Just yesterday, I read this……
“If you don’t have a common, agreed-on destination, then everyone is left to his or her own devices to imagine one—a scenario that results in unharnessed and unfocused efforts, with everyone believing that what he or she is doing is right. A common understanding of the destination allows all stakeholders to align their improvement efforts. And the best part of planning for this journey is that it doesn’t cost anything to decide where you want to go.” http://www.ascd.org/publications/books/107042/chapters/developing-a-vision-and-a-mission.aspx
I strongly believe that the most important responsibility of any effective educational leader is to share, implement and lead a vision which articulates best thinking about teaching and learning, which then inspires students and teachers to reach for ambitious goals.
Through experience and learning, I understand that a well articulated vision results in a common language which informs teachers, parents and students of the WHY about WHAT you do and HOW you do it. I have also found that authentically pursuing the Vision affirms, supports, questions and challenges the school directions regarding many areas, including the following:
- professional learning for teachers: pedagogy discussions, use of technology and learning spaces;
- assessment practices: valuing the process of learning, not just the product of learning;
- the value of skills as compared to the value of content;
- leadership roles and leadership structures;
- teacher and support staff appointments;
- subject offerings and timetable construction; and,
- data sources. Measure what you value rather than value what you measure!
I know this may sound simplistic and may even appear to ignore the complexities of schools and the diversity of leadership requirements of school principals; however, without Vision, you have a rudderless ship, or, “unharnessed and unfocused efforts, with everyone believing that what he or she is doing is right.”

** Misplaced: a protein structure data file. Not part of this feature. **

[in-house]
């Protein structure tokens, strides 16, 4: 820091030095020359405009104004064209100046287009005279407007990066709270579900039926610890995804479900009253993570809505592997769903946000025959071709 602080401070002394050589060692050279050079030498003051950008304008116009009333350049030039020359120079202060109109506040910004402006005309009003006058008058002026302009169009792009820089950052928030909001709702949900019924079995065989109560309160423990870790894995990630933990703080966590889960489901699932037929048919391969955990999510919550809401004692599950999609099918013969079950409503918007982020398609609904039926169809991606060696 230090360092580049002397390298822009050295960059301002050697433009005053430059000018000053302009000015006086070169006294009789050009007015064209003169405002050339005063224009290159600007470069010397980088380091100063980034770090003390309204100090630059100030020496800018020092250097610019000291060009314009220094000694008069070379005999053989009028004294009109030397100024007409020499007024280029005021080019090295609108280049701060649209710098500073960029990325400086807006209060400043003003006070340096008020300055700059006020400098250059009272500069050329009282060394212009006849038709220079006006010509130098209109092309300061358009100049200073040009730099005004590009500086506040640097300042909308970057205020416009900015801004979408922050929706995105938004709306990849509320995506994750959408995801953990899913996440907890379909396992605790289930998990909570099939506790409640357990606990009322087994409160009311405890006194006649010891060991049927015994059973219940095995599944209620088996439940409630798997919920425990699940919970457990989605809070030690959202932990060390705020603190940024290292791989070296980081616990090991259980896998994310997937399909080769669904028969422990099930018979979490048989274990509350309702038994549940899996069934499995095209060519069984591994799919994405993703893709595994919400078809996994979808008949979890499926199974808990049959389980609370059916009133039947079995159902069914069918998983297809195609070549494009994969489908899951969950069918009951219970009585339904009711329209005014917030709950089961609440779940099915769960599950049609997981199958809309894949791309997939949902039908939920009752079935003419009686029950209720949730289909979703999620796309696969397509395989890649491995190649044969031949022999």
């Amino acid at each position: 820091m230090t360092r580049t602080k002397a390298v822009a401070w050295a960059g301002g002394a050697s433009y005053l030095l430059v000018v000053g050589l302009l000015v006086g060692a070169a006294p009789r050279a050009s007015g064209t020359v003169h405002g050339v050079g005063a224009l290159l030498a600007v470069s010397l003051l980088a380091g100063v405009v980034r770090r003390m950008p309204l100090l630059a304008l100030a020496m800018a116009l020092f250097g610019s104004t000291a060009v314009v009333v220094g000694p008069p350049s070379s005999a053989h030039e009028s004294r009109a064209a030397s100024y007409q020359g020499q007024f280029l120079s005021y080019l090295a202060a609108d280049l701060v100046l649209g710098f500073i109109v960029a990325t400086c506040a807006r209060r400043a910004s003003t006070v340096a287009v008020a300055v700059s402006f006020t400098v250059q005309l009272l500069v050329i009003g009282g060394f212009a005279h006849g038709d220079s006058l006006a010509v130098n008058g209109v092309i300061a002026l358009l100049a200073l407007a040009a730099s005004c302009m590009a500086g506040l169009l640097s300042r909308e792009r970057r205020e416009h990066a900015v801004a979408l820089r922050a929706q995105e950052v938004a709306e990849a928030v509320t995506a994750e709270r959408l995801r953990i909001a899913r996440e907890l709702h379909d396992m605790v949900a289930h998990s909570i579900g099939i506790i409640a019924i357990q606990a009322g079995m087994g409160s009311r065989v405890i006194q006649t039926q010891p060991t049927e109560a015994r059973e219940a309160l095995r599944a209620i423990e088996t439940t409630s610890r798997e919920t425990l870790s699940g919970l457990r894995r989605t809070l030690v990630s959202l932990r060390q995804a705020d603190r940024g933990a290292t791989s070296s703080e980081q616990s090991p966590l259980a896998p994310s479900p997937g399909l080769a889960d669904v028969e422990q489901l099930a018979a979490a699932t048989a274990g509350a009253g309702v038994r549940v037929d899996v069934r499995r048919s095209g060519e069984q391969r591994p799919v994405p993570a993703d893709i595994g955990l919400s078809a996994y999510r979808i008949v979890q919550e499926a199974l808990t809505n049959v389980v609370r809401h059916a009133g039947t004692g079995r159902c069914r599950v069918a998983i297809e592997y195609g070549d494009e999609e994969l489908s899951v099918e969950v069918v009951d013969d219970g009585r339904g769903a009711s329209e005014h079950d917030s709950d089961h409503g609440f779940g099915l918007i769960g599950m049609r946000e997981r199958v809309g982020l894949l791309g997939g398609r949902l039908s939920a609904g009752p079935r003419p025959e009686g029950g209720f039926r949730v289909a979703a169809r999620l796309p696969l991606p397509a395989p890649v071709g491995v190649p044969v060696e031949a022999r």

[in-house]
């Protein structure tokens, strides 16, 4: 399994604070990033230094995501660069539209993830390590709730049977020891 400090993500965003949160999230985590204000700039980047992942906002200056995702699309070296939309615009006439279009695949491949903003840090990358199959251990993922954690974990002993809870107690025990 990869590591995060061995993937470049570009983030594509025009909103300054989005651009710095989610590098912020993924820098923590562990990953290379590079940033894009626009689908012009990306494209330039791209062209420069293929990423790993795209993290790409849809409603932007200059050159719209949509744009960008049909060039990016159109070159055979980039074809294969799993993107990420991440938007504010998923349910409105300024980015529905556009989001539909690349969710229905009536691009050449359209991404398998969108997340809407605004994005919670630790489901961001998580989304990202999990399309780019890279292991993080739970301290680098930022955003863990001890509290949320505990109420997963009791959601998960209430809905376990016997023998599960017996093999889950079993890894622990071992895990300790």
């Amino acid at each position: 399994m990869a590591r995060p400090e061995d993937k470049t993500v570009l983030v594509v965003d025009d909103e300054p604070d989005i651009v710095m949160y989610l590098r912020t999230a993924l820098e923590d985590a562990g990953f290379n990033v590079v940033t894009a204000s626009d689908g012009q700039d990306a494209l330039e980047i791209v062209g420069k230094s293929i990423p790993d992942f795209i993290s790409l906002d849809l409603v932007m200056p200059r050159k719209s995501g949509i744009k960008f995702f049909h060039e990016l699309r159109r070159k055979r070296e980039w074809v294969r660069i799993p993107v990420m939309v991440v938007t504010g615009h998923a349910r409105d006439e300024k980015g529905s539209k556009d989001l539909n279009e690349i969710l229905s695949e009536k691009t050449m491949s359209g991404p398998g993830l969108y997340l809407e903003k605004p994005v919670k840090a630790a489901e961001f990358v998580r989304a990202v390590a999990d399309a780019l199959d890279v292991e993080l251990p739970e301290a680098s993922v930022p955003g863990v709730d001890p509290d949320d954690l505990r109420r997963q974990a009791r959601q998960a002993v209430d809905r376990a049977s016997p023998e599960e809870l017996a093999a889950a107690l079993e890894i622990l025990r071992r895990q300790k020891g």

Lastly, we all need to remember the words of the great Nelson Mandela……
Hence the need for each school to have a Vision for Learning and then ACTION it!
- Do you have a Vision? If so, what is it?
- Is it widely shared? If so, is it widely understood and how do you know?
- Do you use your Vision to make decisions about learning?
I would appreciate your thoughts.
6 thoughts on “The Need for Vision in Schools”
Hi Greg et al – great blog on Vision. I have a diagram I refer to – probably need to more often! Yes – vision its vital – it commences the pattern. Without vision is confusion – where as you say – people are going off on their own tangents – many wasted hours , resources etc. Vision + skills + incentive + resource + action plan. Without the backbone of “vision” it is all just separate “parts”. I would add another – turning that vision into a shared vision through collaboration with others – particularly your leadership team.
Great thoughts Greg. Vision is important, but only so much so as the resulting plan for action that has to be implemented to support that vision. It is also extremely important to establish a clear focus that is consistently monitored if the desire is sustainable change resulting in transformation.
Great post Greg. I am reminded in your piece about Simon Sinek’s ‘Start With Why’ (http://readwriterespond.com/?p=689). Our sense of ‘why’ is so important and should be central to everything that we do. However, I guess that is easier said than done. To me it poses so many questions, such as who is responsible for creating it and how do staff subsequently own it?
The sad irony of it all is that I have seen some confuse what they do as being their vision. For example, they implement Marzano’s instruction that works and then claim that as their ‘vision’ with the argument that ‘the research says so’. The research can say it, but if does not connect with why we do something it is not going to go anywhere.
I wonder going back to your post on those pushing innovation in NSW what the vision is that pushes them. I reckon that would be an interesting discussion, how the likes of John Goh and Stephen Harris developed the ‘why’ that drives their schools and how they went about implementing it.
Articulating the vision simply and clearly in professional conversations is a key leadership skill for change.
In fact it has been said change happens
one conversation at a time.